Until they do, she said that consumers can spice up their frozen, cooked broccoli with another food that contains myrosinase to bring the cancer-fighting super-food up to nutritional speed.

"Try teaming frozen broccoli with raw radishes, cabbage, arugula, watercress, horseradish, spicy mustard, or wasabi to give those bioactive compounds a boost," she advised.


'/>"/>

Contact: Phyllis Picklesimer
p-pickle@illinois.edu
217-244-2827
University of Illinois College of Agricultural, Consumer and Environmental Sciences
Source:Eurekalert

Related biology news :

1. University of Illinois researchers develop AFM-IR for nanometer scale chemical identification
2. Illinois town provides a historical foundation for todays bee research
3. University of Illinois receives grant to study ozone resistance in corn
4. University of Illinois to improve crop yield through photosynthesis in a new global effort
5. University of Illinois at Urbana-Champaign awarded 5-year grant from NASA
6. University of Illinois professor develops tool that helps dietitians deliver info clients need and can understand
7. Scientists learn how soy foods protect against colon cancer
8. Wistar scientists decipher structure of NatA, an enzyme complex that modifies most human proteins
9. Scientists uncover secrets of starfishs bizarre feeding mechanism
10. Geoscientists unearth mineral-making secrets potentially useful for new technologies
11. Scientists discover a molecular switch in cancers of the testis and ovary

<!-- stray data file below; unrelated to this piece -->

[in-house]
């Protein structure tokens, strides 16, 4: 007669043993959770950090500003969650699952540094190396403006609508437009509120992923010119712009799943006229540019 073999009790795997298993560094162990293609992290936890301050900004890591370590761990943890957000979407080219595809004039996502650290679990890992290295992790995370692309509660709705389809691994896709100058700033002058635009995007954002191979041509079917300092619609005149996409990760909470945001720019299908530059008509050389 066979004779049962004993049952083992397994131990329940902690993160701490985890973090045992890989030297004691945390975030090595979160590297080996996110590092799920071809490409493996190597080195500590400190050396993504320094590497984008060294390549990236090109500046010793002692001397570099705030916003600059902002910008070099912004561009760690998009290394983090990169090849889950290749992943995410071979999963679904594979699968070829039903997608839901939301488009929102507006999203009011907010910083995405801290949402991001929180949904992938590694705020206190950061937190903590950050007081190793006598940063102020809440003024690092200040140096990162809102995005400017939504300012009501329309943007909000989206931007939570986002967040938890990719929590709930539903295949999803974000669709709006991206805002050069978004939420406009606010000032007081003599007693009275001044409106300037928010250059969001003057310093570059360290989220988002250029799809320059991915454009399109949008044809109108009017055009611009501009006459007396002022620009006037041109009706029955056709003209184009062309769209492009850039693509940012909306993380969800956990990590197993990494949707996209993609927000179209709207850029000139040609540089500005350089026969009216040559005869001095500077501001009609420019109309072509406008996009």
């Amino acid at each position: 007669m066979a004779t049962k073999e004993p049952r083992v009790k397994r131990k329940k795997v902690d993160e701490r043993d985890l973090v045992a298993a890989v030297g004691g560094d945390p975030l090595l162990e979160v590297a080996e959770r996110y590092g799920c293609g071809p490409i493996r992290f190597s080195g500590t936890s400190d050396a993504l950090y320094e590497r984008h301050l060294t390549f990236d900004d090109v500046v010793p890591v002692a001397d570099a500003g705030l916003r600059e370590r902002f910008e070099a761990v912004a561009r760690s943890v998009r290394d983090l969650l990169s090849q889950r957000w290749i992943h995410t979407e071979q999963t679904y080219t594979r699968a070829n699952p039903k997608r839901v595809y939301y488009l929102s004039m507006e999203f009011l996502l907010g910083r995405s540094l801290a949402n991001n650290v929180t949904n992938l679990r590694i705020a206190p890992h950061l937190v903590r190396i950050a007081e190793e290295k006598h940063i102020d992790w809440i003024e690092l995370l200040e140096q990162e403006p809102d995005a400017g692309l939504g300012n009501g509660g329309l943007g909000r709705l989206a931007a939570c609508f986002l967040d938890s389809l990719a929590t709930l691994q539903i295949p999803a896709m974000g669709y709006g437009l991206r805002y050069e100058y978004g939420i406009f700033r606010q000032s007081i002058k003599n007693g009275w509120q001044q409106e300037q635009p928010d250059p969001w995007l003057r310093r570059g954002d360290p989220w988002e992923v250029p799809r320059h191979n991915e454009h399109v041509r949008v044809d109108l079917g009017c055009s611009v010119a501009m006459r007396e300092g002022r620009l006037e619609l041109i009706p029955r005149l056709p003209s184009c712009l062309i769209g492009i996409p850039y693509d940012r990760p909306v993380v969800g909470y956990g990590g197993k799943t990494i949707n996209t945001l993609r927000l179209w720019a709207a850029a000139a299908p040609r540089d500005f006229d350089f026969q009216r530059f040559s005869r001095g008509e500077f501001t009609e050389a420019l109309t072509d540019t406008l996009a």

Post Your Comments:
*Name:
*Comment:
*Email:
(Date:4/11/2017)... , April 11, 2017 NXT-ID, Inc. ... technology company, announces the appointment of independent Directors Mr. ... to its Board of Directors, furthering the company,s corporate governance ... Gino ... we look forward to their guidance and benefiting from their ...
(Date:4/5/2017)... NEW YORK , April 5, 2017 ... security, is announcing that the server component of the ... is known for providing the end-to-end security architecture that ... customers. HYPR has already secured over 15 ... system makers including manufacturers of connected home product suites ...
(Date:4/3/2017)... , April 3, 2017  Data captured ... engineering platform, detected a statistically significant association ... prior to treatment and objective response of ... potential to predict whether cancer patients will ... treatment, as well as to improve both pre-infusion ...
Breaking Biology News(10 mins):
(Date:4/27/2017)... ... April 27, 2017 , ... ... name change to Fluence Analytics. , Fluence Analytics provides proprietary hardware ... biopharmaceutical manufacturing processes and R&D applications. The company’s patented technologies improve production ...
(Date:4/27/2017)... 2017  Pendant Biosciences, Inc. (formerly Nanoferix, Inc.), a ... drug delivery technologies, today announced that it has been ... Toronto . Shawn Glinter ... noted, "We are excited to become part of the ... are honored to be the first Tennessee ...
(Date:4/26/2017)... , ... April 26, 2017 , ... ... teamed up with NASA to showcase the future of deep space exploration and ... (SLS) rocket and Orion spacecraft and includes a guest appearance by former Shuttle ...
(Date:4/26/2017)... ... April 26, 2017 , ... Baltimore bio tech firm, ... security screening solution at the National Postal Forum 2017 in Baltimore, Maryland, May ... highly accurate, easy to use and low cost threat detection solution for government ...
Breaking Biology Technology: